It is further indicative of incoherence that the target proxies for U.S. boots on the ground, the mythical “moderate rebels” fighting Assad, have declared publicly that they will not take up arms against ISIS.  Since it was these same “moderate rebels” who passed so many U.S.-supplied weapons to ISIS to help in its formation, this should not be surprising.  But it hardly bodes well for the stated U.S. strategy. 
 
Further signs of incoherence?  The forces most able to defeat ISIS are those of Iran, Syria, and Russia which have the strategic position, manpower, and organization to dispatch ISIS in short order.  But Obama cannot ask for their help because the U.S. is engaged in hostilities against all three.  So it would rather see ISIS fester than have it defeated by foes of the U.S.   
 
A final sign of U.S. incoherence is the conflicting accounts given by senior U.S. officials concerning whether the conflict will require U.S. boots on the ground.  Obama has repeatedly said, “No way.”  But hardly were the words out of his mouth than General Martin Dempsey, Chairman of the Joint Chiefs of Staff, was on Capitol Hill warning that such boots would almost assuredly be needed, given that an air campaign alone will not be enough to dislodge ISIS. 
 
The ISIS imbroglio lays bare the embarrassing truth of U.S. policy in the Middle East:  that it is controlled by Saudi Arabia and Israel, for their own benefits, and not for that of the U.S.
 
Saudi Arabia controls the U.S. through its pricing of oil in dollars.  If it ceased to demand dollars and only dollars for its oil, global demand for dollars would collapse, and with it, the U.S.’ ability to fund its massive budget and trade deficits.  That would mean the end of the U.S. imperium in the world.  This is why the U.S. has long coddled Saudi Arabia, even with its complicity in 9/11 and its aggressive support for the creation of ISIS.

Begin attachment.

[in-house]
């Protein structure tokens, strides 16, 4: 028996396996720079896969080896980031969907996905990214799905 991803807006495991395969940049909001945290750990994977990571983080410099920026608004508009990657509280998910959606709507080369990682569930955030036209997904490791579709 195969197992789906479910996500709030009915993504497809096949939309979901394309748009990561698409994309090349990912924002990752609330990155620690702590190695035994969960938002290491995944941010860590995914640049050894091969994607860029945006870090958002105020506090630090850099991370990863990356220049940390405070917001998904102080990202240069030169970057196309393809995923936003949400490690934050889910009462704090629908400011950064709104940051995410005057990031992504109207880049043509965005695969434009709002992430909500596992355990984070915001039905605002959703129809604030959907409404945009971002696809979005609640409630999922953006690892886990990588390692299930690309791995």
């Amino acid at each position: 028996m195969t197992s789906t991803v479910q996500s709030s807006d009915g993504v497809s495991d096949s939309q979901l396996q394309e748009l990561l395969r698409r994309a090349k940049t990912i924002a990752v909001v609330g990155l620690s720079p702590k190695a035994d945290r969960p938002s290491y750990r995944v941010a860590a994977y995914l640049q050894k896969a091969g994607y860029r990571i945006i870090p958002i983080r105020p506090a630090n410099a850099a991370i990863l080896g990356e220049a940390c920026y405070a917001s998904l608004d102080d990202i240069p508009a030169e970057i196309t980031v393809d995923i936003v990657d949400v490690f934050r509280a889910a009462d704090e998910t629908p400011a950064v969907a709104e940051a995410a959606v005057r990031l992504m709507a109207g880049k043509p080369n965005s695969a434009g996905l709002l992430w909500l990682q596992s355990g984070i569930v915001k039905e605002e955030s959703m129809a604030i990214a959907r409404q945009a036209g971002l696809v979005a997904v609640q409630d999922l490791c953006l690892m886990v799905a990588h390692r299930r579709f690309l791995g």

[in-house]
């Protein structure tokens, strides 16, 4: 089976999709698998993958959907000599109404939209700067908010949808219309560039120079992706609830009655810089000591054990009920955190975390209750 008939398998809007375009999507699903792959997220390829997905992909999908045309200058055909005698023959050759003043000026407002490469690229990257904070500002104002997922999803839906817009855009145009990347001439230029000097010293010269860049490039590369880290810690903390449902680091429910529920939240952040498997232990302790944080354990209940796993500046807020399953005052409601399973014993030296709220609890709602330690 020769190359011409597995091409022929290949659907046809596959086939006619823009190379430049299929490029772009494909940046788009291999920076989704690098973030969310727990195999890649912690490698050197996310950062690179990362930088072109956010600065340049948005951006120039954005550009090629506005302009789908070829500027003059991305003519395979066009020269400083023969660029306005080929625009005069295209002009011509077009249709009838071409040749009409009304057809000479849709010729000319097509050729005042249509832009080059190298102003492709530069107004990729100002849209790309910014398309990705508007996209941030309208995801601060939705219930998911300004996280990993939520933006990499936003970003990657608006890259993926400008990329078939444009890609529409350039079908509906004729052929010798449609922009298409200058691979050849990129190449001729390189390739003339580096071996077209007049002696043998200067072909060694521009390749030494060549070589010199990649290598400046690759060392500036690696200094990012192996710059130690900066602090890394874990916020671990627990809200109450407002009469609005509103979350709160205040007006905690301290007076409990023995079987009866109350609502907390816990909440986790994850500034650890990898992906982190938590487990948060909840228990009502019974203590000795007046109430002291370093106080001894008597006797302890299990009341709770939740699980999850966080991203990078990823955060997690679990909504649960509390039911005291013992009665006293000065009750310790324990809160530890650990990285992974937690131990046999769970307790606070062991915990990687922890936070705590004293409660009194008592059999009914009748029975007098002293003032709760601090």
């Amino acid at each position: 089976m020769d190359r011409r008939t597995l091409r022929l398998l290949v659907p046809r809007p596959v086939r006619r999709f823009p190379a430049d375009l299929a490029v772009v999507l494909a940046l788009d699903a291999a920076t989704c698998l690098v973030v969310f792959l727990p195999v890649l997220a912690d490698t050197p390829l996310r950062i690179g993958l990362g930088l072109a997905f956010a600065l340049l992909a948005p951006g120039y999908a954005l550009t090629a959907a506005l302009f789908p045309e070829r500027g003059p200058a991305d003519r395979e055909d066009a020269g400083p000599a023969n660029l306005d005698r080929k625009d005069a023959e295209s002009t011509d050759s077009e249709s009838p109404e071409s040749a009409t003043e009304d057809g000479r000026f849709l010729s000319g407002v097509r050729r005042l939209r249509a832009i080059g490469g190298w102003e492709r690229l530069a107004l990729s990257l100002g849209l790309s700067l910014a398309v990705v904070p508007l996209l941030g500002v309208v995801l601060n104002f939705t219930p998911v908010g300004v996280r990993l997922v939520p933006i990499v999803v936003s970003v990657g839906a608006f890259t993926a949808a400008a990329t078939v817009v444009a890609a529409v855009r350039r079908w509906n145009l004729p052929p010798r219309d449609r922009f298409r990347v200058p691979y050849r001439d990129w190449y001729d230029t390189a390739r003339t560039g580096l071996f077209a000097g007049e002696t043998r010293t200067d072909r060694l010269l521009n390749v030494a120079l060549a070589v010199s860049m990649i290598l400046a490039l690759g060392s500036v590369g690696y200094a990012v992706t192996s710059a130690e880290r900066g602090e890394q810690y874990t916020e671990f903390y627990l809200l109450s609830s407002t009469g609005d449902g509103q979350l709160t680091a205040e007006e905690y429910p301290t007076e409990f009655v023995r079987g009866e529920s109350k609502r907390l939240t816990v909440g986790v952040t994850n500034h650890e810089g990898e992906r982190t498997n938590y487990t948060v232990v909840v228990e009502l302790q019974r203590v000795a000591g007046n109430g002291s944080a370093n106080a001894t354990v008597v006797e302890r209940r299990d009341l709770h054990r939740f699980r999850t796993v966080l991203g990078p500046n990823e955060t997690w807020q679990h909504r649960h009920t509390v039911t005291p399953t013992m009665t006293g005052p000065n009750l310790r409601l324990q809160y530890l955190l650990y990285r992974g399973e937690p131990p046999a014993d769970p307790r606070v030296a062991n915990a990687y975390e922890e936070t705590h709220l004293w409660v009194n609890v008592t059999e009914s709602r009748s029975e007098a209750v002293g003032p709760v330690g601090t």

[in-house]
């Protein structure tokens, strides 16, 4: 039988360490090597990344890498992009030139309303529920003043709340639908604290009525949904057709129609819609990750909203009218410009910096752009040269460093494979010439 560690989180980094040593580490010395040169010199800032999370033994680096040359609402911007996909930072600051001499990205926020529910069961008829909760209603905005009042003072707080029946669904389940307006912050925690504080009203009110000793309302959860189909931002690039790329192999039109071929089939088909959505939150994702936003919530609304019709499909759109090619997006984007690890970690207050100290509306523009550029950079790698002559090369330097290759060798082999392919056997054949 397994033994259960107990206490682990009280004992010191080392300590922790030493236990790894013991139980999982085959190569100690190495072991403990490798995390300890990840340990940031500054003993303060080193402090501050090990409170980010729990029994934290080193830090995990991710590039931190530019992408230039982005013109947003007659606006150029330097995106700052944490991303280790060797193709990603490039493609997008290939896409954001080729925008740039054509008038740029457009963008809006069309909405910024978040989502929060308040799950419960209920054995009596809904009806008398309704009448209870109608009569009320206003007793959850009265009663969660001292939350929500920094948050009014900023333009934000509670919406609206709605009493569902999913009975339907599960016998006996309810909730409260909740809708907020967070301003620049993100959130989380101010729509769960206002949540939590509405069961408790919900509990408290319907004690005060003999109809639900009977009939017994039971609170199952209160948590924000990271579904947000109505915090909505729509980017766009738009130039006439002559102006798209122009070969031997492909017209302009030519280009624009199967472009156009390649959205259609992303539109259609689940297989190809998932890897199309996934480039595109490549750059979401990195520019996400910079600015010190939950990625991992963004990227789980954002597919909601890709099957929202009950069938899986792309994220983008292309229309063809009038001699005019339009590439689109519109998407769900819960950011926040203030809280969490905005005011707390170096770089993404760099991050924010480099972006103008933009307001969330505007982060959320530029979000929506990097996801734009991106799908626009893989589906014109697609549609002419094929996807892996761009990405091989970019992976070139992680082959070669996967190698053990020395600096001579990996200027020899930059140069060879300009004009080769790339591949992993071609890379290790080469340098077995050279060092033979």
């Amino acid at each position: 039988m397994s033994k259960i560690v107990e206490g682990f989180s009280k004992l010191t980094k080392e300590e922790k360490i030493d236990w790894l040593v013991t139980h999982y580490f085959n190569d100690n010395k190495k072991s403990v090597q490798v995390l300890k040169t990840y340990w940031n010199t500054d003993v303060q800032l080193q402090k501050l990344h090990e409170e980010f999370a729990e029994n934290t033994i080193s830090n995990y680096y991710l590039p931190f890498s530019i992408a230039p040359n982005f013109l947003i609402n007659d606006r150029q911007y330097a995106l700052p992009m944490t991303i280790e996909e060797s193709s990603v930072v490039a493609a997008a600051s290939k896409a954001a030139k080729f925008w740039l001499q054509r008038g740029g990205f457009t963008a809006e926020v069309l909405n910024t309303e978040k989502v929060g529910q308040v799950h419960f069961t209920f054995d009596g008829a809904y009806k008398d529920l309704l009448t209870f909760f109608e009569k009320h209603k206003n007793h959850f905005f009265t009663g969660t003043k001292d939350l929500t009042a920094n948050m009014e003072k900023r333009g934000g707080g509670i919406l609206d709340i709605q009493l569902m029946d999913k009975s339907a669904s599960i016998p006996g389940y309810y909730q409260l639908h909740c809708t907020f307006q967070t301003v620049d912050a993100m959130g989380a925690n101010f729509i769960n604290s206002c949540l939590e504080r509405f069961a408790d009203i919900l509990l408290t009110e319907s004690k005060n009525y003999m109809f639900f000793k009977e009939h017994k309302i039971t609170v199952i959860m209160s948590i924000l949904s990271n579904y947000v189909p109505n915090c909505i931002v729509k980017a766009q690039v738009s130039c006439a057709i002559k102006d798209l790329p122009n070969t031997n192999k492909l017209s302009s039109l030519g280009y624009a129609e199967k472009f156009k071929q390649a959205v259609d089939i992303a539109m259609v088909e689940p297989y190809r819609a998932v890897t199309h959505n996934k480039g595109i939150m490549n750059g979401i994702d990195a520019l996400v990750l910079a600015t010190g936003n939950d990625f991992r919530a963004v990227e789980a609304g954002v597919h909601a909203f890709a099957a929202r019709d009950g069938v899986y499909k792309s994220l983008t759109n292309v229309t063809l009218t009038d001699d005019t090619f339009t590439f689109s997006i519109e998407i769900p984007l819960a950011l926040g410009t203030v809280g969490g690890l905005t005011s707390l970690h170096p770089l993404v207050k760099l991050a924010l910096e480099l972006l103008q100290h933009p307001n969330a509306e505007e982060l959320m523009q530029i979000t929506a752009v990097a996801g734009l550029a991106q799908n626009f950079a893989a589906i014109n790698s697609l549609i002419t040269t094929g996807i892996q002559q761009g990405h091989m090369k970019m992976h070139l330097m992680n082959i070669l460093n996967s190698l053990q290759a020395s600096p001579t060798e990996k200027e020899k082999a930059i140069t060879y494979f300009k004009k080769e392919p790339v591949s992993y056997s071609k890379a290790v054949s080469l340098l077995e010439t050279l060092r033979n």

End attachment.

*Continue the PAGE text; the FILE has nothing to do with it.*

Israel controls the U.S. by targeting politicians who don’t follow its dictates.  The U.S. political system, which forces politicians to raise massive amounts of money every two years, is uniquely vulnerable to this kind of focused foreign manipulation.  Israel has learned how to use it to its advantage.  It was Israeli-aligned neo-conservatives who lied the U.S. into its catastrophic war with Iraq.  It is the same neo-conservatives who are pushing the U.S. to destroy all of Israel’s potential challengers:  Iraq; Libya; Syria; and Iran.

Obama’s campaign against ISIS is incoherent because it is not controlled by, nor carried out for the interests of, the U.S.  Until the U.S. frees itself from its dependence on regional Middle East powers it will continue to leave nothing but confusion and destruction in its wake, including destruction of its own putative role as a stabilizing force in world affairs.

Robert Freeman

Robert Freeman

Robert Freeman writes about economics and education. He is the author of The Best One-Hour History series which includes World War I, The Vietnam War, The Cold War, and other titles.

Share This Article